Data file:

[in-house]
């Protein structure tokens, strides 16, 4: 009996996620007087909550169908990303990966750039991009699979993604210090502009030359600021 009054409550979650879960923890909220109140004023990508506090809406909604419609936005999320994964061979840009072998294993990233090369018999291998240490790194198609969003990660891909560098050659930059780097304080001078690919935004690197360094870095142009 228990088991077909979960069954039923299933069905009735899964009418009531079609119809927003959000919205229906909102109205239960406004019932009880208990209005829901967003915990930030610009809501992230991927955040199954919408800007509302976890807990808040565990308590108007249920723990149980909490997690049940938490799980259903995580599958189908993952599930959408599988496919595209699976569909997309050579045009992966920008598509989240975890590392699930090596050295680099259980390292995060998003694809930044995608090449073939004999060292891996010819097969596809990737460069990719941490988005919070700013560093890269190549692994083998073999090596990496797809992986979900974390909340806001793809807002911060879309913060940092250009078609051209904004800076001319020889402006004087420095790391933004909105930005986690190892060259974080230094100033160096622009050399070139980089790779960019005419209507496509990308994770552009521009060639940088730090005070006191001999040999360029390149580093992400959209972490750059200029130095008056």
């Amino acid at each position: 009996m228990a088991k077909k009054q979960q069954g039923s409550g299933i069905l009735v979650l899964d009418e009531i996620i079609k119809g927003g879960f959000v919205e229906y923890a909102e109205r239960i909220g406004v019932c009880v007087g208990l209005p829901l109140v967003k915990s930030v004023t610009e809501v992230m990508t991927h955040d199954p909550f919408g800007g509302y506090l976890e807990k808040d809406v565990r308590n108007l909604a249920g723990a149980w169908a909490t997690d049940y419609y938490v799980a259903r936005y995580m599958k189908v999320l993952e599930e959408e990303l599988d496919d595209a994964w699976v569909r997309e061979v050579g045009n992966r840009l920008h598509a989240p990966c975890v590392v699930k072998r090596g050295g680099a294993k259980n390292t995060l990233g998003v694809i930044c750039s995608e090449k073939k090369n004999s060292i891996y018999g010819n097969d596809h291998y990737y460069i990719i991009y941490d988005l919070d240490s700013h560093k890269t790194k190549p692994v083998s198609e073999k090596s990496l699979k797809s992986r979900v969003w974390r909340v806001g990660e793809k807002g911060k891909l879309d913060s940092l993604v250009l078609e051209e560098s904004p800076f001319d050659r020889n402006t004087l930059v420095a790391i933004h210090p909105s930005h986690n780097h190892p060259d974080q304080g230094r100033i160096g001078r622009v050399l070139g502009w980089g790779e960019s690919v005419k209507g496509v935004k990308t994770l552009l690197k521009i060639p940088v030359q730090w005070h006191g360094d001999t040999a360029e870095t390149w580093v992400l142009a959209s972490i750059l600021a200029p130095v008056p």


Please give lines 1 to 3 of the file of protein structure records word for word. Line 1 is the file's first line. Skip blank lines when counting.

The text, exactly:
[in-house]
């Protein structure tokens, strides 16, 4: 009996996620007087909550169908990303990966750039991009699979993604210090502009030359600021 009054409550979650879960923890909220109140004023990508506090809406909604419609936005999320994964061979840009072998294993990233090369018999291998240490790194198609969003990660891909560098050659930059780097304080001078690919935004690197360094870095142009 228990088991077909979960069954039923299933069905009735899964009418009531079609119809927003959000919205229906909102109205239960406004019932009880208990209005829901967003915990930030610009809501992230991927955040199954919408800007509302976890807990808040565990308590108007249920723990149980909490997690049940938490799980259903995580599958189908993952599930959408599988496919595209699976569909997309050579045009992966920008598509989240975890590392699930090596050295680099259980390292995060998003694809930044995608090449073939004999060292891996010819097969596809990737460069990719941490988005919070700013560093890269190549692994083998073999090596990496797809992986979900974390909340806001793809807002911060879309913060940092250009078609051209904004800076001319020889402006004087420095790391933004909105930005986690190892060259974080230094100033160096622009050399070139980089790779960019005419209507496509990308994770552009521009060639940088730090005070006191001999040999360029390149580093992400959209972490750059200029130095008056």
């Amino acid at each position: 009996m228990a088991k077909k009054q979960q069954g039923s409550g299933i069905l009735v979650l899964d009418e009531i996620i079609k119809g927003g879960f959000v919205e229906y923890a909102e109205r239960i909220g406004v019932c009880v007087g208990l209005p829901l109140v967003k915990s930030v004023t610009e809501v992230m990508t991927h955040d199954p909550f919408g800007g509302y506090l976890e807990k808040d809406v565990r308590n108007l909604a249920g723990a149980w169908a909490t997690d049940y419609y938490v799980a259903r936005y995580m599958k189908v999320l993952e599930e959408e990303l599988d496919d595209a994964w699976v569909r997309e061979v050579g045009n992966r840009l920008h598509a989240p990966c975890v590392v699930k072998r090596g050295g680099a294993k259980n390292t995060l990233g998003v694809i930044c750039s995608e090449k073939k090369n004999s060292i891996y018999g010819n097969d596809h291998y990737y460069i990719i991009y941490d988005l919070d240490s700013h560093k890269t790194k190549p692994v083998s198609e073999k090596s990496l699979k797809s992986r979900v969003w974390r909340v806001g990660e793809k807002g911060k891909l879309d913060s940092l993604v250009l078609e051209e560098s904004p800076f001319d050659r020889n402006t004087l930059v420095a790391i933004h210090p909105s930005h986690n780097h190892p060259d974080q304080g230094r100033i160096g001078r622009v050399l070139g502009w980089g790779e960019s690919v005419k209507g496509v935004k990308t994770l552009l690197k521009i060639p940088v030359q730090w005070h006191g360094d001999t040999a360029e870095t390149w580093v992400l142009a959209s972490i750059l600021a200029p130095v008056p």